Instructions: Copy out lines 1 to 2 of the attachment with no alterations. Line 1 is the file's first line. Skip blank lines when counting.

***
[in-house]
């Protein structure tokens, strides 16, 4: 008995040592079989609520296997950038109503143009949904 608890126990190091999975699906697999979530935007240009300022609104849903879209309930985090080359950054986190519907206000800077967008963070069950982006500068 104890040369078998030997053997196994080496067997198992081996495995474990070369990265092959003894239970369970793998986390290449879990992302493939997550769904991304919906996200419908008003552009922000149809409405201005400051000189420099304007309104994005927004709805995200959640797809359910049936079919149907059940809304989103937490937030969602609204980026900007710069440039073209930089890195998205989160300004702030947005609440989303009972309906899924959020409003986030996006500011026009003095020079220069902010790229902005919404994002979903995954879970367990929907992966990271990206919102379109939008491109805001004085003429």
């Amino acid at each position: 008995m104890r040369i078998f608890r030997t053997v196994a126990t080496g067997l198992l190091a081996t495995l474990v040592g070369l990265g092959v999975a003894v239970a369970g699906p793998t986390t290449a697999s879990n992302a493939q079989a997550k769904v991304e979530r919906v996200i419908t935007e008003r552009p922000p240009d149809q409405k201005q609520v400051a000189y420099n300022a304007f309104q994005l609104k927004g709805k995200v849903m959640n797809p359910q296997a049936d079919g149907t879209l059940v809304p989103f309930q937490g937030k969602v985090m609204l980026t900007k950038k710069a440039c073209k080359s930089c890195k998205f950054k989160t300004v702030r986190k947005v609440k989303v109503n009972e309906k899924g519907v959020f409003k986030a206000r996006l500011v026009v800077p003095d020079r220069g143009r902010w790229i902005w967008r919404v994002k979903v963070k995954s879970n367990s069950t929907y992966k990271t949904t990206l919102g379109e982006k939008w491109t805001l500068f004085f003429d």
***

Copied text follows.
[in-house]
């Protein structure tokens, strides 16, 4: 008995040592079989609520296997950038109503143009949904 608890126990190091999975699906697999979530935007240009300022609104849903879209309930985090080359950054986190519907206000800077967008963070069950982006500068 104890040369078998030997053997196994080496067997198992081996495995474990070369990265092959003894239970369970793998986390290449879990992302493939997550769904991304919906996200419908008003552009922000149809409405201005400051000189420099304007309104994005927004709805995200959640797809359910049936079919149907059940809304989103937490937030969602609204980026900007710069440039073209930089890195998205989160300004702030947005609440989303009972309906899924959020409003986030996006500011026009003095020079220069902010790229902005919404994002979903995954879970367990929907992966990271990206919102379109939008491109805001004085003429």